• Why you can deduct: The IRS uses the 50 mile rule since they determined that 50+ miles would be an unreasonable additional distance to drive for work. The IRS makes moving expenses deductible because they want to make the costs of a move less of a determining factor when one may be deciding to take the step to a new location. The IRS knows that typically when someone moves for business it is because of greater expected financial returns.

Car Expenses

  • How it works: If you use your car for business purposes, you can deduct car expenses. If your car is used for both personal and business matters, you must separate the expenses by using the percentage of miles used for business purposes vs. personal purposes. The IRS gives two options for this; either standard mileage rates or actual expenses paid. Typically, using the standard mileage rate is easier and yields a greater deduction; however, this may not always be the case.
  • Why you can deduct: Car expenses are standard and legitimate business expenses that are both necessary and reasonable. This deduction should never be overlooked because it can add up to a significant amount of money on an annual basis.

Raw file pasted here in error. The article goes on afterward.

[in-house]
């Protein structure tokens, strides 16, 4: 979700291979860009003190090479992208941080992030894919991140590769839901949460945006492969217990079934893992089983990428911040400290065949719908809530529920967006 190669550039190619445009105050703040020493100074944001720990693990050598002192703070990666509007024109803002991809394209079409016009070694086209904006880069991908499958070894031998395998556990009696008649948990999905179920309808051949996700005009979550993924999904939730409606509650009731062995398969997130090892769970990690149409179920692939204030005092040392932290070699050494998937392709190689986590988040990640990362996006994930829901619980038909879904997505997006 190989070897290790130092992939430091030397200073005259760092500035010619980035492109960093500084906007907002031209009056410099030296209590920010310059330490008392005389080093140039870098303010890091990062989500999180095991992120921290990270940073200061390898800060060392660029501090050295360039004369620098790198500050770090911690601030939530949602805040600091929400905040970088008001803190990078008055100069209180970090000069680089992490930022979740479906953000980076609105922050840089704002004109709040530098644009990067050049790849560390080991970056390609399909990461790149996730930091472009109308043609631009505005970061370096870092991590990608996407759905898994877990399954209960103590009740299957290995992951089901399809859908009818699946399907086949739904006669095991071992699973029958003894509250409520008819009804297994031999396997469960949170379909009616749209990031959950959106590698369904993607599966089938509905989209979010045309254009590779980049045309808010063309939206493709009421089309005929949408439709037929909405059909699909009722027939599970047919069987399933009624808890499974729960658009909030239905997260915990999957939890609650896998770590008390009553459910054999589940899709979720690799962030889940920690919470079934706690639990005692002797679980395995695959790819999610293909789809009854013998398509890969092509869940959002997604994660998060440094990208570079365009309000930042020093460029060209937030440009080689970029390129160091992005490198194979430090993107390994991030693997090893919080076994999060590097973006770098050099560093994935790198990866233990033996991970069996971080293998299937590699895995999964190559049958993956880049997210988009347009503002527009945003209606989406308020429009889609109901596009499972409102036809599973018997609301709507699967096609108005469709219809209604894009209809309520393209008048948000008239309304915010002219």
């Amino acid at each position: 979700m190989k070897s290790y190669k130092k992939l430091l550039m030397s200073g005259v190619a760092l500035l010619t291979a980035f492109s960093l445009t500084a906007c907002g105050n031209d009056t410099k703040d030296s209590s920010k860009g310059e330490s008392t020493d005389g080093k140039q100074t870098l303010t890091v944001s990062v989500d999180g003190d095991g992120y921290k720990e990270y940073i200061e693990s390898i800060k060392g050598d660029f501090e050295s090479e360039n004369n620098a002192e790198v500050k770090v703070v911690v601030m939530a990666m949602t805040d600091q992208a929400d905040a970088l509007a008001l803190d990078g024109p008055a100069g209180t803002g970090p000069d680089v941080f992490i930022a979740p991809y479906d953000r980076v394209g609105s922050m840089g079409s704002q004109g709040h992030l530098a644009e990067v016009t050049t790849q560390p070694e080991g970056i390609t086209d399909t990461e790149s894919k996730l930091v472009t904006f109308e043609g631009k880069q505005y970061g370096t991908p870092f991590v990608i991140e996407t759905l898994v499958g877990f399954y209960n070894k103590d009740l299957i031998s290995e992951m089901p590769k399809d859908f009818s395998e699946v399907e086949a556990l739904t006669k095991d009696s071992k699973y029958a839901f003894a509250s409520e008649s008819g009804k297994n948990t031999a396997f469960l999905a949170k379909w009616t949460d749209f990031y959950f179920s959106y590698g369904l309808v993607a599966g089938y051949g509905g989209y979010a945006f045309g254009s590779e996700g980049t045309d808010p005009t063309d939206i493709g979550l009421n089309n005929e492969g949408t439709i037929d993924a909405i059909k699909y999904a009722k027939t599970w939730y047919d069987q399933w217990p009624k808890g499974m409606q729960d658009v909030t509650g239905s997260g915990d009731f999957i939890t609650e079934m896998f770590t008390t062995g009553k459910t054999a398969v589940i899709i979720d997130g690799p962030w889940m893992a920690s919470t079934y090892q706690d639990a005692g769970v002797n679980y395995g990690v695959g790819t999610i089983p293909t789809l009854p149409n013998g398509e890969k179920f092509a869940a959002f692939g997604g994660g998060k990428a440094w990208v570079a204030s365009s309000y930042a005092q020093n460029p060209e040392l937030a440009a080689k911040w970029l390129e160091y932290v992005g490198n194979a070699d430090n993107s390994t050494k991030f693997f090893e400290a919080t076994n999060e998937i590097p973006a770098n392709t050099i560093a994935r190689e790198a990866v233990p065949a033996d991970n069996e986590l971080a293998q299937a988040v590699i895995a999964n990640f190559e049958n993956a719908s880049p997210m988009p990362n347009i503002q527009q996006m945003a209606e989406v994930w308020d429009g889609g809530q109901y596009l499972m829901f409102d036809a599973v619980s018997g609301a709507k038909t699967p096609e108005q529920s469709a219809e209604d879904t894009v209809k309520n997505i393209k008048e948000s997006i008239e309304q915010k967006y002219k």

Taxes

  • How it works: The IRS allows you to deduct certain taxes that are related to your business. Typical taxes that you can deduct are state, local, certain federal taxes, and foreign taxes that are related to your business operation. Taxes you cannot deduct are federal income taxes, estate and gift taxes, inheritance tax, legacy taxes, and succession taxes.
  • Why you can deduct: The IRS allows certain approved taxes to be deducted because they are necessary and required for the businesses to run (except income taxes).

Home Expenses

  • How it works: If you use your home for business then there is a chance that you can write off part of it as a business deduction. Home expenses may include rent, insurance, maintenance, mortgage interest, and depreciation. The IRS has requirements in order to qualify:
    1. Regular and exclusive use: You regularly use part of your home exclusively for business purposes.